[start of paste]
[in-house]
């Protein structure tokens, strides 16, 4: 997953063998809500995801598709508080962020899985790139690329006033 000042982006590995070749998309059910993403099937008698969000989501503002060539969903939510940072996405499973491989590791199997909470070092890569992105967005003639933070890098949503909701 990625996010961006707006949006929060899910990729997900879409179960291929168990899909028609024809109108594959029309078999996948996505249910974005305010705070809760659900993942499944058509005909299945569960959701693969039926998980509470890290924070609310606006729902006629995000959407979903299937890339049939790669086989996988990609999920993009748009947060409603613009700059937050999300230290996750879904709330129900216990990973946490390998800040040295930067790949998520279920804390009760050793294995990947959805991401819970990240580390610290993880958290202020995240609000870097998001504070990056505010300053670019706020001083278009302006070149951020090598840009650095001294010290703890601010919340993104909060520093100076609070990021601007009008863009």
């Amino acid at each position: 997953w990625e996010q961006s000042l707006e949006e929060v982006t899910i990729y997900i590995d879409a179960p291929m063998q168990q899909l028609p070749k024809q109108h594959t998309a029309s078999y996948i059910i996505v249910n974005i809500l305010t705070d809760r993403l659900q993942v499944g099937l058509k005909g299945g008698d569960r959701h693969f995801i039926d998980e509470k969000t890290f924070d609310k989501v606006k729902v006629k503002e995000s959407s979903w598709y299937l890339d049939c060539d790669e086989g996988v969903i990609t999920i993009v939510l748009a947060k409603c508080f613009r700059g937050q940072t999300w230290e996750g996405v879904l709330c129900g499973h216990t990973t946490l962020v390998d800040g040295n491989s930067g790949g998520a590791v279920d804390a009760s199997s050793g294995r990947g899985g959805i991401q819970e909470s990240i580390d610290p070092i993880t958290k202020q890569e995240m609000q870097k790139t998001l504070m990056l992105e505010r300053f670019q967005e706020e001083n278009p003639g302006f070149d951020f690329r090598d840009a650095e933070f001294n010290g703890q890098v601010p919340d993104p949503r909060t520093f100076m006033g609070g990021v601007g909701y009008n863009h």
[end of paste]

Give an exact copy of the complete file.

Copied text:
[in-house]
């Protein structure tokens, strides 16, 4: 997953063998809500995801598709508080962020899985790139690329006033 000042982006590995070749998309059910993403099937008698969000989501503002060539969903939510940072996405499973491989590791199997909470070092890569992105967005003639933070890098949503909701 990625996010961006707006949006929060899910990729997900879409179960291929168990899909028609024809109108594959029309078999996948996505249910974005305010705070809760659900993942499944058509005909299945569960959701693969039926998980509470890290924070609310606006729902006629995000959407979903299937890339049939790669086989996988990609999920993009748009947060409603613009700059937050999300230290996750879904709330129900216990990973946490390998800040040295930067790949998520279920804390009760050793294995990947959805991401819970990240580390610290993880958290202020995240609000870097998001504070990056505010300053670019706020001083278009302006070149951020090598840009650095001294010290703890601010919340993104909060520093100076609070990021601007009008863009």
């Amino acid at each position: 997953w990625e996010q961006s000042l707006e949006e929060v982006t899910i990729y997900i590995d879409a179960p291929m063998q168990q899909l028609p070749k024809q109108h594959t998309a029309s078999y996948i059910i996505v249910n974005i809500l305010t705070d809760r993403l659900q993942v499944g099937l058509k005909g299945g008698d569960r959701h693969f995801i039926d998980e509470k969000t890290f924070d609310k989501v606006k729902v006629k503002e995000s959407s979903w598709y299937l890339d049939c060539d790669e086989g996988v969903i990609t999920i993009v939510l748009a947060k409603c508080f613009r700059g937050q940072t999300w230290e996750g996405v879904l709330c129900g499973h216990t990973t946490l962020v390998d800040g040295n491989s930067g790949g998520a590791v279920d804390a009760s199997s050793g294995r990947g899985g959805i991401q819970e909470s990240i580390d610290p070092i993880t958290k202020q890569e995240m609000q870097k790139t998001l504070m990056l992105e505010r300053f670019q967005e706020e001083n278009p003639g302006f070149d951020f690329r090598d840009a650095e933070f001294n010290g703890q890098v601010p919340d993104p949503r909060t520093f100076m006033g609070g990021v601007g909701y009008n863009h």